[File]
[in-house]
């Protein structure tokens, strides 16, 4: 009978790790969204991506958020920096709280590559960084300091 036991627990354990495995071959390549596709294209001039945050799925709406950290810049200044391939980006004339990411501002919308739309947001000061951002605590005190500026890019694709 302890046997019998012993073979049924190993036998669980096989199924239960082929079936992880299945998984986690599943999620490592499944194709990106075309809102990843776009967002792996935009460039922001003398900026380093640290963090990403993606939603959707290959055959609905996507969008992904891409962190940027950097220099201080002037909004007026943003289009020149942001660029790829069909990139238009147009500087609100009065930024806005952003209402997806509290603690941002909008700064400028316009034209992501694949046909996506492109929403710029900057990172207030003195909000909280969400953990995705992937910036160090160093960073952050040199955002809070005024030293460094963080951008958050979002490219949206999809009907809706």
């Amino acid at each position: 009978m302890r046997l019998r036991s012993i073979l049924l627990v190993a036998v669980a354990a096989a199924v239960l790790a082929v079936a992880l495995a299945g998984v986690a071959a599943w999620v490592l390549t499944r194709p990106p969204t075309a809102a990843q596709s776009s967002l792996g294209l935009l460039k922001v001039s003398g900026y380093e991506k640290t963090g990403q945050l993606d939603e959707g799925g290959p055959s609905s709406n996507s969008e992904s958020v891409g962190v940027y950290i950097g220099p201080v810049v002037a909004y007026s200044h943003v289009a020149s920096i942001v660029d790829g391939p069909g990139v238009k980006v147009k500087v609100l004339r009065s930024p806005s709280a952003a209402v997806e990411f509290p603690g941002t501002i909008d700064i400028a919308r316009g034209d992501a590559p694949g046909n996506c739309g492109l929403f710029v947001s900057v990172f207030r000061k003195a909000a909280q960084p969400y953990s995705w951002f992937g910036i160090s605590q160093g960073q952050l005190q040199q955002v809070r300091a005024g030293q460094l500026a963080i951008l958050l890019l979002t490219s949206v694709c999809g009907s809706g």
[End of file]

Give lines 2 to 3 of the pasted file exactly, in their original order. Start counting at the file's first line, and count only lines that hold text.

């Protein structure tokens, strides 16, 4: 009978790790969204991506958020920096709280590559960084300091 036991627990354990495995071959390549596709294209001039945050799925709406950290810049200044391939980006004339990411501002919308739309947001000061951002605590005190500026890019694709 302890046997019998012993073979049924190993036998669980096989199924239960082929079936992880299945998984986690599943999620490592499944194709990106075309809102990843776009967002792996935009460039922001003398900026380093640290963090990403993606939603959707290959055959609905996507969008992904891409962190940027950097220099201080002037909004007026943003289009020149942001660029790829069909990139238009147009500087609100009065930024806005952003209402997806509290603690941002909008700064400028316009034209992501694949046909996506492109929403710029900057990172207030003195909000909280969400953990995705992937910036160090160093960073952050040199955002809070005024030293460094963080951008958050979002490219949206999809009907809706």
């Amino acid at each position: 009978m302890r046997l019998r036991s012993i073979l049924l627990v190993a036998v669980a354990a096989a199924v239960l790790a082929v079936a992880l495995a299945g998984v986690a071959a599943w999620v490592l390549t499944r194709p990106p969204t075309a809102a990843q596709s776009s967002l792996g294209l935009l460039k922001v001039s003398g900026y380093e991506k640290t963090g990403q945050l993606d939603e959707g799925g290959p055959s609905s709406n996507s969008e992904s958020v891409g962190v940027y950290i950097g220099p201080v810049v002037a909004y007026s200044h943003v289009a020149s920096i942001v660029d790829g391939p069909g990139v238009k980006v147009k500087v609100l004339r009065s930024p806005s709280a952003a209402v997806e990411f509290p603690g941002t501002i909008d700064i400028a919308r316009g034209d992501a590559p694949g046909n996506c739309g492109l929403f710029v947001s900057v990172f207030r000061k003195a909000a909280q960084p969400y953990s995705w951002f992937g910036i160090s605590q160093g960073q952050l005190q040199q955002v809070r300091a005024g030293q460094l500026a963080i951008l958050l890019l979002t490219s949206v694709c999809g009907s809706g």